From Local to Global: Auckland Accounting Partnerships
CITY OF ENTERPRISE: PERSPECTIVE ON AUCKLAND BUSINESS HISTORY, Ian Hunter, Diana Morrow, Auckland University Press, pp. 220-231
12 Pages Posted: 10 Nov 2009
Date Written: 2006
The expansion of manufacturing, and retail activities in Auckland, New Zealand, was accompanied by the development and growth of accounting partnerships in a manner distinctive from legal, medical or other professional service firms. Accounting partnerships mimicked characteristics of their clients more closely than did other professional service firms, growing from local offices to nationwide groupings, and then adopting international affiliations.
In particular, the past forty years in the history of accounting partnerships in Auckland have shown a loss of local identifiers, the adoption of international firm names, and partners having to fight to survive in partnerships with dwindling partner numbers and rationalisation of branches. During this period, partnerships have also shifted from organisations based on principles of collectivism and collegiality to firms that have all the characteristics of corporations, usually described as managed professional bureaucracies.
The more recent study by Brock, Powell and Hinings further divides partnerships into three co-existing archetypes: the traditional professional partnership, the global corporate professional network (typified by the Big 8), and the intermediate form, the ‘Star’ form, with stable size and specialisation in particular types of accounting services. In this chapter, the focus is on accounting firms in Auckland which moved from the traditional professional partnership to a global corporate professional network.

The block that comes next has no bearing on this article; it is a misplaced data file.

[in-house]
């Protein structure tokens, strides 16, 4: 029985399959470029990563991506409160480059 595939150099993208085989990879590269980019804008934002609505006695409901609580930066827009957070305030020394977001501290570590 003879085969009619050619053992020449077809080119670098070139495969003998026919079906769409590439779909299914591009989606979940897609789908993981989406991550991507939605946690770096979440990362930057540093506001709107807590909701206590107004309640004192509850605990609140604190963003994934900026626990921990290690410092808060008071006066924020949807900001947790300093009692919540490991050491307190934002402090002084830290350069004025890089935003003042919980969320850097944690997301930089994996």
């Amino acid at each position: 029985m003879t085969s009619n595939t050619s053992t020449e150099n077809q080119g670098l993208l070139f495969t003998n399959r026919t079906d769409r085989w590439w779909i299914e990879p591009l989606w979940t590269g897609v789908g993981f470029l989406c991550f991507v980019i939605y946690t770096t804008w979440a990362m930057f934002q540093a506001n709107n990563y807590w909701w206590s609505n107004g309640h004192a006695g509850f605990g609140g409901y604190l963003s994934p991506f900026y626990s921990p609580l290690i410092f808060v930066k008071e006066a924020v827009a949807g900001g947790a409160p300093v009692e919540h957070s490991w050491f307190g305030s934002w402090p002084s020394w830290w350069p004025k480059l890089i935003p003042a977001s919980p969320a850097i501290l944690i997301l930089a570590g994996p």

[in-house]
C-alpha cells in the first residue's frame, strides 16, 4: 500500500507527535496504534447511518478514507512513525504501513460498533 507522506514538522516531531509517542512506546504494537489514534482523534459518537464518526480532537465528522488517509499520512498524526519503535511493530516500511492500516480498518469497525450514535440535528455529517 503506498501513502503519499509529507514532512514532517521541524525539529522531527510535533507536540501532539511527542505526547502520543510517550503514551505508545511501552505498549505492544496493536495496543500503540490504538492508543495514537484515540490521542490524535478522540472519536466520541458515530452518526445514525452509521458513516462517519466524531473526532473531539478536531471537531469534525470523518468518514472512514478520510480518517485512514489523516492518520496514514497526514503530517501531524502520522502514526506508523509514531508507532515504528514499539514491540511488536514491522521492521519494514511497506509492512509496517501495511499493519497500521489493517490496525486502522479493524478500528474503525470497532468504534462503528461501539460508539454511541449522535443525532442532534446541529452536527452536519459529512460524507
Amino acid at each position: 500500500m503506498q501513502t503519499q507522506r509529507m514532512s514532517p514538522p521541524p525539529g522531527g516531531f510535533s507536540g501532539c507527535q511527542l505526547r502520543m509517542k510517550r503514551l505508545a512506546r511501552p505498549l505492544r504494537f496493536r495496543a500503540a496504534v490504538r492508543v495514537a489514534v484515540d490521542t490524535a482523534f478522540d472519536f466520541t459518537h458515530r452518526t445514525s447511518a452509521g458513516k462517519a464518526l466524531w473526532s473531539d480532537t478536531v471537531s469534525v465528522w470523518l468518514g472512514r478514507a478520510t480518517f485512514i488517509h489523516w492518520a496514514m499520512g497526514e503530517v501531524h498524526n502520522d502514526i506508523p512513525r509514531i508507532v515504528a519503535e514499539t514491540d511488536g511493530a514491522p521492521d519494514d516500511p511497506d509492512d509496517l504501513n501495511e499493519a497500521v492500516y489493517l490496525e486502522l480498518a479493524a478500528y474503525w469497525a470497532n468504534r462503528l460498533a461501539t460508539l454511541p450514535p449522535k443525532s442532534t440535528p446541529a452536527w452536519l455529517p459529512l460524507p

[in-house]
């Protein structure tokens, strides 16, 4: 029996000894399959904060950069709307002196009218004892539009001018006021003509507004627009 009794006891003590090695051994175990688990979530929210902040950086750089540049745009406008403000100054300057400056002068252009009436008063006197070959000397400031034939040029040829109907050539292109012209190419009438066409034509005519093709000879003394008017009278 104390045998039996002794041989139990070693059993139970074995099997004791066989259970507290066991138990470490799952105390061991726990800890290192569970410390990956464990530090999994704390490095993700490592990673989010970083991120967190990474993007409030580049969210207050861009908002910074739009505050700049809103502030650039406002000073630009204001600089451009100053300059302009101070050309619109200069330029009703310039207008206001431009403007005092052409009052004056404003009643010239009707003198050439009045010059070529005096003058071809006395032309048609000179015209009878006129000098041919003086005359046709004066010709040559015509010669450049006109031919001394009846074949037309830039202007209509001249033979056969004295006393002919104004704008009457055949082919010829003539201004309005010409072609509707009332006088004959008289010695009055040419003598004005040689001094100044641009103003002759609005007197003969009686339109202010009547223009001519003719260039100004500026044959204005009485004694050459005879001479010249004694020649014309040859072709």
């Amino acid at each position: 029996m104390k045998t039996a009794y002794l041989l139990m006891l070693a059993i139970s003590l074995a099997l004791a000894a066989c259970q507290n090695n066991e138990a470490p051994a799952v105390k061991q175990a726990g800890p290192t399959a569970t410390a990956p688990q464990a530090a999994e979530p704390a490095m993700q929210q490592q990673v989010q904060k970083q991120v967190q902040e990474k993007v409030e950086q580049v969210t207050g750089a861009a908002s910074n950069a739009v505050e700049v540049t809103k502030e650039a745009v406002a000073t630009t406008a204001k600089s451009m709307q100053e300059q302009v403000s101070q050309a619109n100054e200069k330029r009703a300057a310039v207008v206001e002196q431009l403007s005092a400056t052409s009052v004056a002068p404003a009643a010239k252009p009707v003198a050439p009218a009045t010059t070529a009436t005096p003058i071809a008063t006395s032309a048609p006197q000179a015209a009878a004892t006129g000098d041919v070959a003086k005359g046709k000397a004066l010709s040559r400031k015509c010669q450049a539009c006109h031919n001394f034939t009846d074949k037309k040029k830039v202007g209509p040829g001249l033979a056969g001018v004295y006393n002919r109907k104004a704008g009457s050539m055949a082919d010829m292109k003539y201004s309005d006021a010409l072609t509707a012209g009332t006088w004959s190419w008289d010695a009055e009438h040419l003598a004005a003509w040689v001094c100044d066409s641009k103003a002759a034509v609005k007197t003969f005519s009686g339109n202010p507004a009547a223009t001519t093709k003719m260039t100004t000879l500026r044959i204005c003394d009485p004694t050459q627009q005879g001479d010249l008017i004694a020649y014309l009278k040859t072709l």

To illustrate this transformation, two particular case studies are provided. The first is the merger between the Auckland firms of Clark Menzies with McCulloch Butler and Spence; the second, when the Auckland partners in the firm of Lawrence Anderson Buddle joined Deloittes. These two cases illustrate the fierce competition between accounting partnerships to gain dominance and reputation in the Auckland business sphere while at the same time strengthening international affiliations with naming rights. However, an outcome from the adoption of international names was that firms in New Zealand were then subject to mergers dictated by their transatlantic offices. These mergers were a major cost to New Zealand partners, both in business clients and in the personal costs of partnership redundancies.
Keywords: Auckland, accounting firms, business history
JEL Classification: M40
Suggested Citation: Suggested Citation